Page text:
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the genre's premiere review magazine for short SF & Fantasy since 1993

Beneath Ceaseless Skies #142, March 6, 2014

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Beneath Ceaseless Skies #142, March 6, 2014

 
"The Breath of War" by Aliette de Bodard
"The River Does Not Run" by Rachel Sobel
"Stonebones" by Nathaniel Lee

Reviewed by Stevie Barry

Aliette de Bodard's "The Breath of War" is an intriguing mix of futuristic sf and fantasy. Set on a world long at war, its inhabitants have grown accustomed to living their normal lives around it, believing that the supposedly coming peace will never happen. They confine themselves to family groupings, made up of ordinary people and living stone. Each person has a “breath sibling,” carved from the planet's rock and given life by the breath of the living. The breath siblings are necessary for any woman who wishes to have children, because the baby will only survive with the sibling's aid.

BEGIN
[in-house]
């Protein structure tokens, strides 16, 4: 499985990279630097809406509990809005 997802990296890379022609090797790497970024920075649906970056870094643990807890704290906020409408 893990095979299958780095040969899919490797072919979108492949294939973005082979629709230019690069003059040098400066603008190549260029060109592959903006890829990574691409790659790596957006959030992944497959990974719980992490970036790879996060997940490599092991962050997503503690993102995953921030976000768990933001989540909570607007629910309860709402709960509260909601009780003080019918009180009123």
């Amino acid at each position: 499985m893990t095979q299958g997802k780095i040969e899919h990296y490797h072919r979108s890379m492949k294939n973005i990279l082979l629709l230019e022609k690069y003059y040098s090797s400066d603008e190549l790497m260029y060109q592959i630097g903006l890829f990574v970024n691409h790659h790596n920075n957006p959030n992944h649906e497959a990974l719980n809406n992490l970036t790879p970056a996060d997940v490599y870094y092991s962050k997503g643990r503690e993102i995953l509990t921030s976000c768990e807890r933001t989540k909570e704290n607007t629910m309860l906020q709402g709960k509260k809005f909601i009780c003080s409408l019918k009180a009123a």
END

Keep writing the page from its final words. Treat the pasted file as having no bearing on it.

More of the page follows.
The protagonist, Rechan, is a pregnant woman who has been long separated from her breath sibling. No one knows where or who that sibling is, until her nephew Mau takes her to find him before she goes into labor. She fears what she has made because it has only prolonged the war. It's a fascinating and well-written story, with a unique take on the idea of a golem.

"The River Does Not Run," by Rachel Sobel, takes place in a country long since destroyed by a war both magical and technological. It's told from the point of view of Doormaker, a female wizard determined to reverse the damage and bring life back to the wasteland. While the plot is simple, the narrative is effective in its portrayal of a post-apocalyptic world, and the desperation of one of its few survivors.

In Nathaniel Lee's "Stonebones," a young girl, Jenivar, is determined to be a knight, and sets off from her village in search of a dragon to slay. She's naïve and impractically idealistic, struggling to hold the code of a knight in the harsh reality of her desert world. Experience soon teaches her that a balance must be struck between her idealism and the things she has to do to survive, and she realizes that dragons are not the true threat to her world. While it brings very little new to the idea of a desert wasteland, Jenivar herself is an engaging character whose lessons are hard-learned.